Two months after surgeons halted his son-to-father kidney transplant on Valentine’s Day, Alan Chapman finds himself trying to cope once again with being told he can’t have the surgery.
This time, the University of Kansas Health System turned down his return to the operating room because it’s too high risk, Chapman said.
“I’m heartbroken,” said Chapman, a Kansas City, North, resident who has endured three years of dialysis treatments. “I was so close.”
He recently started the medical records transfer process so that he can obtain a second opinion from Research Medical Center. Meanwhile, his son Tyler Chapman remains committed to giving his dad one of his healthy kidneys.
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Alan Chapman first began seeking a new kidney after diabetes, which he developed as a child, shut down his kidneys in 2014. Roadblocks repeatedly have delayed or derailed his hopes.
First, medical tests conducted before he could be put on the transplant waiting list uncovered blocked heart arteries. So he had quintuple bypass surgery.
Then a colonoscopy revealed he had a tumor the size of three golf balls. Surgeons removed it along with part of Chapman’s colon.
Months later, he suffered a stroke and spent 40 days in the hospital.
Finally, after Tyler volunteered to give up a kidney and tests revealed father and son were a good match, the Chapmans thought their bad medical luck had turned around.
KU Hospital and the Chapmans agreed to Feb. 14 transplant operations. That morning, surgeons opened Tyler Chapman and prepped his kidney for removal.
In an adjacent operating room, an anesthesiologist trying to put a breathing tube down Alan Chapman’s throat found the area below his vocal cords too narrow. Instead of an opening about the size of a quarter, his resembled a fast-food drinking straw.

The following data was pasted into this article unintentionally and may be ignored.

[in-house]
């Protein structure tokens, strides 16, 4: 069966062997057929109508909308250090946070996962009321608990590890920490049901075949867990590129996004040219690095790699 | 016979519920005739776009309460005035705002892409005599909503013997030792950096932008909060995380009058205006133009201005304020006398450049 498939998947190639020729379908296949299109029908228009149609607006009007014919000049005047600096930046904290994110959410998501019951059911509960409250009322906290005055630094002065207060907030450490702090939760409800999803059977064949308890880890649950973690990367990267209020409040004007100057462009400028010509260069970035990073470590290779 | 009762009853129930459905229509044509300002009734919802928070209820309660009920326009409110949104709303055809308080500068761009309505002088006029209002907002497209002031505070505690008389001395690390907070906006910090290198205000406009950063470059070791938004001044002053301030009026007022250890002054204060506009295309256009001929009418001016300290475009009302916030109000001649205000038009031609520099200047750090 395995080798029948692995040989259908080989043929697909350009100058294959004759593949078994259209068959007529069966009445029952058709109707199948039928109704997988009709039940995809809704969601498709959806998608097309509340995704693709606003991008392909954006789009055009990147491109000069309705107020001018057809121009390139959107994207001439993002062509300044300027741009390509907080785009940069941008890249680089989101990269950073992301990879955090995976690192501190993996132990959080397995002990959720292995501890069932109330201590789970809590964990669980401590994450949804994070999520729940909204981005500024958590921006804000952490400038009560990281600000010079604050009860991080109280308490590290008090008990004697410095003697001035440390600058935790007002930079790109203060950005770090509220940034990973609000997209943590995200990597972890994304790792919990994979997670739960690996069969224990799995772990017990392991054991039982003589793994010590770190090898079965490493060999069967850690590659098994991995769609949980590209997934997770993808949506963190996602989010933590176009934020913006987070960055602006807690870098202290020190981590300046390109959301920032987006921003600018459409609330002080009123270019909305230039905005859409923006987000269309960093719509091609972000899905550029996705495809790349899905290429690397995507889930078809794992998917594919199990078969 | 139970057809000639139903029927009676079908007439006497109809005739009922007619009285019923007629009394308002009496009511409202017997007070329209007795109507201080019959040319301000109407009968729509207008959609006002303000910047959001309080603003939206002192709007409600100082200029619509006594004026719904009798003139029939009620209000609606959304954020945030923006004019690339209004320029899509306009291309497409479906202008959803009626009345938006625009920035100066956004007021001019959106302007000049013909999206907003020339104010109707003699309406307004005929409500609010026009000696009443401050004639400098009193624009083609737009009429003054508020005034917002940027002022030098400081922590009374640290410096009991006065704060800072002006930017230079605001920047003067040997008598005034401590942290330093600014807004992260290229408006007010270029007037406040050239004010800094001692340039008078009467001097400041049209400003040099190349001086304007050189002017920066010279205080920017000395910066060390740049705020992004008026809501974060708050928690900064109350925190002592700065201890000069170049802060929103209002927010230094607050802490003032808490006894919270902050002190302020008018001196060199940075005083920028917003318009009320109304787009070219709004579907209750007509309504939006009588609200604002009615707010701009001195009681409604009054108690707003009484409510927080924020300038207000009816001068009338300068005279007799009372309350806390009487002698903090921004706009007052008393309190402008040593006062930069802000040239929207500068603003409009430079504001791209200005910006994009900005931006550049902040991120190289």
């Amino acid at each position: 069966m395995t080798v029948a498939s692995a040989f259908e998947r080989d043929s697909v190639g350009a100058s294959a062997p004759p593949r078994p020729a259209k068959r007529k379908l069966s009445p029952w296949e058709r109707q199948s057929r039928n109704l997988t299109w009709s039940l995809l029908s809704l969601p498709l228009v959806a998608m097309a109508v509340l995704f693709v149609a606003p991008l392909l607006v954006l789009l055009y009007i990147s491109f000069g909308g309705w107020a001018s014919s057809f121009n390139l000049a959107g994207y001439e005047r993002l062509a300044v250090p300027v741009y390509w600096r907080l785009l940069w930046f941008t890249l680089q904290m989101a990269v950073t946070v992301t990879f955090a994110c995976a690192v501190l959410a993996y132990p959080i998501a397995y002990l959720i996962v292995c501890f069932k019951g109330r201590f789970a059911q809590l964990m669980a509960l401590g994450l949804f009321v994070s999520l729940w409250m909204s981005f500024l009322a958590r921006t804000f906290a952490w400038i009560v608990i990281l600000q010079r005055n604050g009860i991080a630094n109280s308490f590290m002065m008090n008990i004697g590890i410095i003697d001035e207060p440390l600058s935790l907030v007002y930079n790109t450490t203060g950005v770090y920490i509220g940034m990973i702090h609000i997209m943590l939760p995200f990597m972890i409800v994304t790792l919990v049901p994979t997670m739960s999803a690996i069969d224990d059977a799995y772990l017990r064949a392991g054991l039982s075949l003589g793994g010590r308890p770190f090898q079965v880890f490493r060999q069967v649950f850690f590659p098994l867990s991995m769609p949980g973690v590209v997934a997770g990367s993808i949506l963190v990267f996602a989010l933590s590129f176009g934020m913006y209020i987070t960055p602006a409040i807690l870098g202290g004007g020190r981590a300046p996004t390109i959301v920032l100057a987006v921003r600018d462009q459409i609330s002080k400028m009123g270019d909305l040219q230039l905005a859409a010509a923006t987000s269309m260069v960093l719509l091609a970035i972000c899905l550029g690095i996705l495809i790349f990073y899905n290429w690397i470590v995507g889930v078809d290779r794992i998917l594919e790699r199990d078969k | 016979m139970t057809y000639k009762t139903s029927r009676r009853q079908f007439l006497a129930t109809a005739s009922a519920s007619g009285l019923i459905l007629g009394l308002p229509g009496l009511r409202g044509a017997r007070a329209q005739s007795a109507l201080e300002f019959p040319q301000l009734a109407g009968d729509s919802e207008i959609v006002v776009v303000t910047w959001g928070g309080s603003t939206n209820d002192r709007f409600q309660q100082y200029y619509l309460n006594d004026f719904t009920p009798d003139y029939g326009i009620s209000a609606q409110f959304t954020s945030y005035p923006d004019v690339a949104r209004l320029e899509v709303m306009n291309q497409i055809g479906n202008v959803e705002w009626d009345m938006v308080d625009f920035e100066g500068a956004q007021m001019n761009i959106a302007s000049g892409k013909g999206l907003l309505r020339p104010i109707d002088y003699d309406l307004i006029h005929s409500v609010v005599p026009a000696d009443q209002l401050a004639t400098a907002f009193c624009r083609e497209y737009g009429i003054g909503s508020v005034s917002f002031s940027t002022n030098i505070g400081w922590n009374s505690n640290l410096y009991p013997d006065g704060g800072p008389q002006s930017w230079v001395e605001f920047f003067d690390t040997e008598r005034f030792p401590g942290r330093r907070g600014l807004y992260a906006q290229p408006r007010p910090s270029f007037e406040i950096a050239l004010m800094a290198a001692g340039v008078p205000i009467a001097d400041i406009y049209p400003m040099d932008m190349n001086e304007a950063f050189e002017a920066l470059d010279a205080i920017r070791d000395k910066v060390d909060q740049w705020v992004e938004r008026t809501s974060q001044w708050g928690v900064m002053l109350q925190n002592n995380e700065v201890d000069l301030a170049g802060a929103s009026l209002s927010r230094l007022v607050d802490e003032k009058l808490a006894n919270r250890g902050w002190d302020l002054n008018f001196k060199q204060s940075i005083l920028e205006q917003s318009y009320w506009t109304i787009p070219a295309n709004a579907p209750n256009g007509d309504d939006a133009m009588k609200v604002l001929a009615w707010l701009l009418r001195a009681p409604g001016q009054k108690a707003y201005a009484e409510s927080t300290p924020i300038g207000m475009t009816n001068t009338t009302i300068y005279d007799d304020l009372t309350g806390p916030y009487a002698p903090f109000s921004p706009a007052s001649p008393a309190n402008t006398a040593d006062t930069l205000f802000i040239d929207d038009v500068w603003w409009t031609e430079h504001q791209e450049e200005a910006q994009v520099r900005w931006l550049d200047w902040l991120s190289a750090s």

Since then, Alan Chapman had endured two throat surgeries to widen his constricted windpipe. His ear, nose and throat doctor gave him a green light for the kidney transplant and offered to be in the operating room with him, Chapman told The Star this week.
But in a telephone call days before Easter, Chapman’s KU Health System transplant coordinator delivered more bad news: He had become too high-risk for surgery, she said.
A letter later arrived in the mail. It said the same thing, Chapman said.
Asked this week about the situation, KU Health System transplant director Timothy Schmitt provided The Star a written statement:
“The selection Committee met and had a very long discussion about our patient, Alan Chapman, and whether he is healthy enough to undergo a kidney transplant,” it said. “We re-reviewed his social history, medical history and recent events with every hope of transplanting him. After much discussion, the current status of his chronic medical conditions puts him and the donor kidney at too high of a risk for a catastrophic event.
“It was not an easy decision. Our goal is to transplant every patient possible. We recommended things Mr. Chapman can do that may decrease his risk from his associated medical comorbidities and did encourage him to seek a second opinion at another transplant center.”
Alan Chapman told The Star that nothing about his health has changed, other than the fact he’s had two more surgeries.
He said he’s frustrated that he followed doctor instructions to have the throat surgeries but was denied what he sees as the more important surgery — the transplant that could extend his life.
“I don’t get it,” he said. “I’m just really disappointed.”
A Go Fund Me page has been set up to help the family. Click here to see it.